|Replacing a legend: How Patriots went with Dave DeGuglielmo to take over for Dante Scarnecchia||01.29.15 at 2:23 am ET|
PHOENIX — It’s never easy replacing a legend — just imagine what it’s going to be like for whoever has to replace Tom Brady.
That was exactly what Dave DeGuglielmo was facing this season when he became the first Patriots’ offensive line coach in 24 years, as Dante Scarnecchia retired after last season. Scarnecchia had been a coach in the NFL since 1982, including different stints with the Patriots along the way.
Bill Belichick was asked Wednesday why he went with DeGuglielmo and the process that led to the hire to replace one of the greatest offensive line coaches in the history of the NFL.
“He was available – he wasn’t in football last year,” said Belichick. “We interviewed him at the end of the season — I think it might have been during the bye week last year before the Indianapolis game if I remember correctly, but somewhere in there. Because we knew that Dante [Scarnecchia] was going to be retiring, we wanted to kind of try to jump on the process. Met with our staff, we all spent time with him, brought him back for a second interview and hired him. So not a normal process I would say. Again, he’s got a lot of experience, works hard, knows our system very well.”
DeGuglielmo was no stranger to people in the Patriots organization, as he served as the offensive line coach of the Miami Dolphins when current Patriots tight end coach Brian Daboll was the offensive coordinator a few years back.
He is also a local, being born and growing up in Lexington, Massachusetts and having coached at Boston University when they had a football team.
He has served as an offensive line coach with the Giants from 2004-08, the Dolphins in 2012 and the Jets in 2013. He said coaching the Patriots as a local isn’t easy.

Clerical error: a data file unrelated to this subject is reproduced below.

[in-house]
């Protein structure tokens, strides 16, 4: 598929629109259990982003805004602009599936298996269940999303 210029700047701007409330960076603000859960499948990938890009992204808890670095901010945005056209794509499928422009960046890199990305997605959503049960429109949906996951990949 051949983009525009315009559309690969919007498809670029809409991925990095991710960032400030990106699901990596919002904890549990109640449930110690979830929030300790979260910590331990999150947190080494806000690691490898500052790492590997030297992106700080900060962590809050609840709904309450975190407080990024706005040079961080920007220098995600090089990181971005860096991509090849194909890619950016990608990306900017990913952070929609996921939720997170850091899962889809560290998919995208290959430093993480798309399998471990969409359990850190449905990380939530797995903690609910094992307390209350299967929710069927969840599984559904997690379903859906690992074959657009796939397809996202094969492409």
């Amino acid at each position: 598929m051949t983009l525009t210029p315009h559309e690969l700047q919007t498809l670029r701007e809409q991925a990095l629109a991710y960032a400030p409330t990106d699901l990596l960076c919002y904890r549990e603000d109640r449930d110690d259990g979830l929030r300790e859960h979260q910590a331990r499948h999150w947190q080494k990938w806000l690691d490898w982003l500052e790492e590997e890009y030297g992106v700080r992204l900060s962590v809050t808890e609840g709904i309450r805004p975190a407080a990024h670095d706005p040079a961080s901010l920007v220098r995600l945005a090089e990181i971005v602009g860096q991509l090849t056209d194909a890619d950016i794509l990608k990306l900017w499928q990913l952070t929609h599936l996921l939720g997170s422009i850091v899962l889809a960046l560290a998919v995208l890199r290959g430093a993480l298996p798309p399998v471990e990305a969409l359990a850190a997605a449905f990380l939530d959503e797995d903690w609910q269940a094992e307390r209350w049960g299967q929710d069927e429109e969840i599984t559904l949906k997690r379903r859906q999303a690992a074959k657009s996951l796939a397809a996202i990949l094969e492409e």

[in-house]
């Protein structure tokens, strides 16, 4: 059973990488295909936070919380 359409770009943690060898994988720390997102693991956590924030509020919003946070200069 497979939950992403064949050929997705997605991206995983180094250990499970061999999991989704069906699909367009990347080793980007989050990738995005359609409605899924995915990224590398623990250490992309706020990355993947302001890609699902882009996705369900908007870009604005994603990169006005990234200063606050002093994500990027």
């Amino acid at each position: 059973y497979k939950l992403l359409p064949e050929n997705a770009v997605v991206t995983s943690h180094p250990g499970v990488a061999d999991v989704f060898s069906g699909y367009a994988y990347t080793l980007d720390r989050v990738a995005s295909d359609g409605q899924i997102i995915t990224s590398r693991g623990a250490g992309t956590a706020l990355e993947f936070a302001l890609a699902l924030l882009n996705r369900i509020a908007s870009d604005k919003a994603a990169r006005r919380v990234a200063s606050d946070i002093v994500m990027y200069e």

“It’s harder to be a Bostonian and work for the Patriots than it is to be a New Yorker or a Californian because everyone and their brother knows my name and when guys [in the media] tear me apart in the media my mom feels bad,” DeGuglielmo said. “I know it’s part of the business, but mom feels bad. When it was the Jets killing me, my mom didn’t read it because she wasn’t opening up the [N.Y. Post]. She didn’t care.”
The 46-year-old didn’t even think about who he was replacing when he started with the Patriots, as Belichick wanted him to be himself, and no one else.
“Actually he wants me to be me,” said DeGuglielmo. “He wants me to coach the way I coach. He wants me to be who I am all he time because he is who he is. Everyone in our building is free to be who they are. The difference is they don’t parade me out [in front of the media] which I appreciate.”
With that being said, the transition didn’t go as smoothy as one would’ve hoped.
The Patriots started the season 2-2 and the offensive line wasn’t performing very well, as Brady was sacked nine times over the first four games and the offensive line was struggling to find a combination that worked. Even with the issues, he didn’t let that affect the transition and his first four games with his new team.
“It [was] more of a perceived heat,” he said. “As long as Bill [Belichick] was pleased with what I was doing I followed his message, we stayed on the track, we stayed on what we do and it worked out some games better than others, but it worked out fairly well.”
|Ted Johnson on MFB: Patriots need more leadership, newer players ‘have to buy in right away’||10.02.14 at 2:22 pm ET|
Former Patriots linebacker Ted Johnson, now a sports radio host in Houston, checked in with Middays with MFB on Thursday to discuss his former team’s rough start to the season. To hear the interview, go to the MFB audio on demand page.
Johnson agreed with many people’s assessment that the offensive line is the biggest issue on the team.
“That’s the main thing, is keep [Tom Brady] clean so that he has a clean pocket,” Johnson said. “For years, with Dante Scarnecchia there — that was a huge loss, too, you guys. Dante not only was the offensive line coach but I think he was the assistant head coach. He was very much a stabilizing force . . . in that locker room. Guys — not only offensive line but the entire team — had a lot of respect for him. Now he’s retired and he’s moved on, so that’s part of it, too.”
Brady is not playing like he has in past years, and Johnson suggested the increase in pressure could be a big reason why.
“I saw this, too, with Drew [Bledsoe],” Johnson said. “And I’m the biggest Drew Bledsoe fan in the world. Later in his career, guys, the more he got hit, the more he was like a cat on a hot tin roof back there. He was just throwing off his back foot and he could just feel what he thought was perceived pressure, and it wasn’t. So you really have to do a good job of keeping Tom upright to give you the best chance to win.”